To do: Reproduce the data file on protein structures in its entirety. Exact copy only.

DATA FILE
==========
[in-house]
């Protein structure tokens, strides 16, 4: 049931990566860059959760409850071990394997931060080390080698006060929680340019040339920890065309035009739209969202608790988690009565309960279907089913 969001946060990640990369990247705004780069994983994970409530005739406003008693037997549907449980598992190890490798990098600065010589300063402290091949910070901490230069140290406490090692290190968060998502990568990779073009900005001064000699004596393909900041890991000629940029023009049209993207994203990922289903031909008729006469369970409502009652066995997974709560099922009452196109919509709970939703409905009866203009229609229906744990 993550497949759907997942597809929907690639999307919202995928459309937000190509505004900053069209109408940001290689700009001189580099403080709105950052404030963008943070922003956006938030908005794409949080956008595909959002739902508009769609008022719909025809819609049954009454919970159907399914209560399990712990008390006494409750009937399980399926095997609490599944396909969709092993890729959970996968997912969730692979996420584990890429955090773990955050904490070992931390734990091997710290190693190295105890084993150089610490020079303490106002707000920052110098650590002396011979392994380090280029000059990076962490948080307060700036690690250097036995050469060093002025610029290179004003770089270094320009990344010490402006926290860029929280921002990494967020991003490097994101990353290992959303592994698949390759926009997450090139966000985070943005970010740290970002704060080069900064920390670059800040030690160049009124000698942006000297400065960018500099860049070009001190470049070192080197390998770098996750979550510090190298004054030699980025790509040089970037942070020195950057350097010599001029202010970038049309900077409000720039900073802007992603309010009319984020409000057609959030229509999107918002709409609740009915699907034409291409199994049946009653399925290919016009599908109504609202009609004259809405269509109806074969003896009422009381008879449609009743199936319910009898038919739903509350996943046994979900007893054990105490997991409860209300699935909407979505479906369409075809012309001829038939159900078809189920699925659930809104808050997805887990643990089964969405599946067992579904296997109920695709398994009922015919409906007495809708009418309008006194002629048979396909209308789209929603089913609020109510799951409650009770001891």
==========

[in-house]
């Protein structure tokens, strides 16, 4: 049931990566860059959760409850071990394997931060080390080698006060929680340019040339920890065309035009739209969202608790988690009565309960279907089913 969001946060990640990369990247705004780069994983994970409530005739406003008693037997549907449980598992190890490798990098600065010589300063402290091949910070901490230069140290406490090692290190968060998502990568990779073009900005001064000699004596393909900041890991000629940029023009049209993207994203990922289903031909008729006469369970409502009652066995997974709560099922009452196109919509709970939703409905009866203009229609229906744990 993550497949759907997942597809929907690639999307919202995928459309937000190509505004900053069209109408940001290689700009001189580099403080709105950052404030963008943070922003956006938030908005794409949080956008595909959002739902508009769609008022719909025809819609049954009454919970159907399914209560399990712990008390006494409750009937399980399926095997609490599944396909969709092993890729959970996968997912969730692979996420584990890429955090773990955050904490070992931390734990091997710290190693190295105890084993150089610490020079303490106002707000920052110098650590002396011979392994380090280029000059990076962490948080307060700036690690250097036995050469060093002025610029290179004003770089270094320009990344010490402006926290860029929280921002990494967020991003490097994101990353290992959303592994698949390759926009997450090139966000985070943005970010740290970002704060080069900064920390670059800040030690160049009124000698942006000297400065960018500099860049070009001190470049070192080197390998770098996750979550510090190298004054030699980025790509040089970037942070020195950057350097010599001029202010970038049309900077409000720039900073802007992603309010009319984020409000057609959030229509999107918002709409609740009915699907034409291409199994049946009653399925290919016009599908109504609202009609004259809405269509109806074969003896009422009381008879449609009743199936319910009898038919739903509350996943046994979900007893054990105490997991409860209300699935909407979505479906369409075809012309001829038939159900078809189920699925659930809104808050997805887990643990089964969405599946067992579904296997109920695709398994009922015919409906007495809708009418309008006194002629048979396909209308789209929603089913609020109510799951409650009770001891």